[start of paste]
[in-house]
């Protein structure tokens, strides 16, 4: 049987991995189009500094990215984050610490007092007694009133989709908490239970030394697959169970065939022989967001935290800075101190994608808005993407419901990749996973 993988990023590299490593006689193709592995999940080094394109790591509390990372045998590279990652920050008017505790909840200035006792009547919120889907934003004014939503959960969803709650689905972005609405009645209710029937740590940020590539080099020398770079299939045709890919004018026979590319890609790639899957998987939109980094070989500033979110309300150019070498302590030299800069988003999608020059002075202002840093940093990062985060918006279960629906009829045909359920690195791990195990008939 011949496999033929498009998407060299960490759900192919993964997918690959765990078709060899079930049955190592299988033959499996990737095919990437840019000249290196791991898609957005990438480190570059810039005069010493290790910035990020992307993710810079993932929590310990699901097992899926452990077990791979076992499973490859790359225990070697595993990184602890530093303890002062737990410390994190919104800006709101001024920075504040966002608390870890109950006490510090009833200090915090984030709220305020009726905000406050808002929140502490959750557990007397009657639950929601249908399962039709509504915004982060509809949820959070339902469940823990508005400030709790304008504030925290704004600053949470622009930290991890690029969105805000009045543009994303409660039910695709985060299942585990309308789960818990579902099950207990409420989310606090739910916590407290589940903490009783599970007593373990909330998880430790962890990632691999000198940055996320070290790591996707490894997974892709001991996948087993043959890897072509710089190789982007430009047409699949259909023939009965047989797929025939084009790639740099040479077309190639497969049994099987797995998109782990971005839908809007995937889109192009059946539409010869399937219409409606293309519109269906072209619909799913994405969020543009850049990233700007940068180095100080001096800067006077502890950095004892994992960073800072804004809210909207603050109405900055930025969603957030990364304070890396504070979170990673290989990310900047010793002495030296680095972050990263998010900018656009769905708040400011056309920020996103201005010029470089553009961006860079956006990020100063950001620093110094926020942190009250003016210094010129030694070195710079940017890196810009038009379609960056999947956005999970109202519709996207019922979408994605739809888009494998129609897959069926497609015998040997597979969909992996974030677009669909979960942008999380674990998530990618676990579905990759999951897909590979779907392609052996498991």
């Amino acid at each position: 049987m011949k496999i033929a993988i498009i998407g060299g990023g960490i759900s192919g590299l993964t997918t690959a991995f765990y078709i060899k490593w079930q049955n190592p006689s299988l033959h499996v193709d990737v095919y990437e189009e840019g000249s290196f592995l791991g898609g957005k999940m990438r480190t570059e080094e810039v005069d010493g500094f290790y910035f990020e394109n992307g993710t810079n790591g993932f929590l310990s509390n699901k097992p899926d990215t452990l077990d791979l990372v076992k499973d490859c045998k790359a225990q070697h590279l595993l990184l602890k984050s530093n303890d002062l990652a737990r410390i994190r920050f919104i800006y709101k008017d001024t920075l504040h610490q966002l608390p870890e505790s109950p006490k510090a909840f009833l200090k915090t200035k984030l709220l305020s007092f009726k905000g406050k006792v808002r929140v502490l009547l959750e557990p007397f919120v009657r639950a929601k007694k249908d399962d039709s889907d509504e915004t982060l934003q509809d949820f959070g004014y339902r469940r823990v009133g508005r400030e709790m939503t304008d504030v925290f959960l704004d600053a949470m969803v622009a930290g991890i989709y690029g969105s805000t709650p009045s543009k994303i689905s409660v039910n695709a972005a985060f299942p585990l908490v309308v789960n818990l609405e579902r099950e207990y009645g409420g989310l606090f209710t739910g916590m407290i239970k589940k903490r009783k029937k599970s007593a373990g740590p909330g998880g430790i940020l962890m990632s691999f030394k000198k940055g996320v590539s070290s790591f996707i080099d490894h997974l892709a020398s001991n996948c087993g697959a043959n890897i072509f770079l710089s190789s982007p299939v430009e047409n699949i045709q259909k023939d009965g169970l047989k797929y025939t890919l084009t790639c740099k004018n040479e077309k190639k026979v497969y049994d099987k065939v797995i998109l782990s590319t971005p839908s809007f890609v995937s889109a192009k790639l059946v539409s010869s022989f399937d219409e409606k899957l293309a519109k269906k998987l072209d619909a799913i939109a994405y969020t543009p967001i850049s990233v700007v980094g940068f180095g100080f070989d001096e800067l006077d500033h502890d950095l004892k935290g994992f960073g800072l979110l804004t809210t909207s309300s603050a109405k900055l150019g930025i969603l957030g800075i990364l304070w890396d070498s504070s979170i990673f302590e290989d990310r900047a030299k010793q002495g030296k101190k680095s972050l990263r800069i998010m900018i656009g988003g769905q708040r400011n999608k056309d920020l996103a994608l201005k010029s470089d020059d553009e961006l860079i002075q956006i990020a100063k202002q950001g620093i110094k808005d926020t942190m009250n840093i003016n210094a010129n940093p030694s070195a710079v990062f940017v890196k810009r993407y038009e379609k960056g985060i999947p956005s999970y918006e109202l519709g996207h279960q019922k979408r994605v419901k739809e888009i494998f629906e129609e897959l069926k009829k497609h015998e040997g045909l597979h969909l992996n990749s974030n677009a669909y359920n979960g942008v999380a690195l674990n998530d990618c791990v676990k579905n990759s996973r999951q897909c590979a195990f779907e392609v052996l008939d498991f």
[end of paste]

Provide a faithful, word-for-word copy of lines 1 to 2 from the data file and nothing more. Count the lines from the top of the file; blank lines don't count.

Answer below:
[in-house]
């Protein structure tokens, strides 16, 4: 049987991995189009500094990215984050610490007092007694009133989709908490239970030394697959169970065939022989967001935290800075101190994608808005993407419901990749996973 993988990023590299490593006689193709592995999940080094394109790591509390990372045998590279990652920050008017505790909840200035006792009547919120889907934003004014939503959960969803709650689905972005609405009645209710029937740590940020590539080099020398770079299939045709890919004018026979590319890609790639899957998987939109980094070989500033979110309300150019070498302590030299800069988003999608020059002075202002840093940093990062985060918006279960629906009829045909359920690195791990195990008939 011949496999033929498009998407060299960490759900192919993964997918690959765990078709060899079930049955190592299988033959499996990737095919990437840019000249290196791991898609957005990438480190570059810039005069010493290790910035990020992307993710810079993932929590310990699901097992899926452990077990791979076992499973490859790359225990070697595993990184602890530093303890002062737990410390994190919104800006709101001024920075504040966002608390870890109950006490510090009833200090915090984030709220305020009726905000406050808002929140502490959750557990007397009657639950929601249908399962039709509504915004982060509809949820959070339902469940823990508005400030709790304008504030925290704004600053949470622009930290991890690029969105805000009045543009994303409660039910695709985060299942585990309308789960818990579902099950207990409420989310606090739910916590407290589940903490009783599970007593373990909330998880430790962890990632691999000198940055996320070290790591996707490894997974892709001991996948087993043959890897072509710089190789982007430009047409699949259909023939009965047989797929025939084009790639740099040479077309190639497969049994099987797995998109782990971005839908809007995937889109192009059946539409010869399937219409409606293309519109269906072209619909799913994405969020543009850049990233700007940068180095100080001096800067006077502890950095004892994992960073800072804004809210909207603050109405900055930025969603957030990364304070890396504070979170990673290989990310900047010793002495030296680095972050990263998010900018656009769905708040400011056309920020996103201005010029470089553009961006860079956006990020100063950001620093110094926020942190009250003016210094010129030694070195710079940017890196810009038009379609960056999947956005999970109202519709996207019922979408994605739809888009494998129609897959069926497609015998040997597979969909992996974030677009669909979960942008999380674990998530990618676990579905990759999951897909590979779907392609052996498991």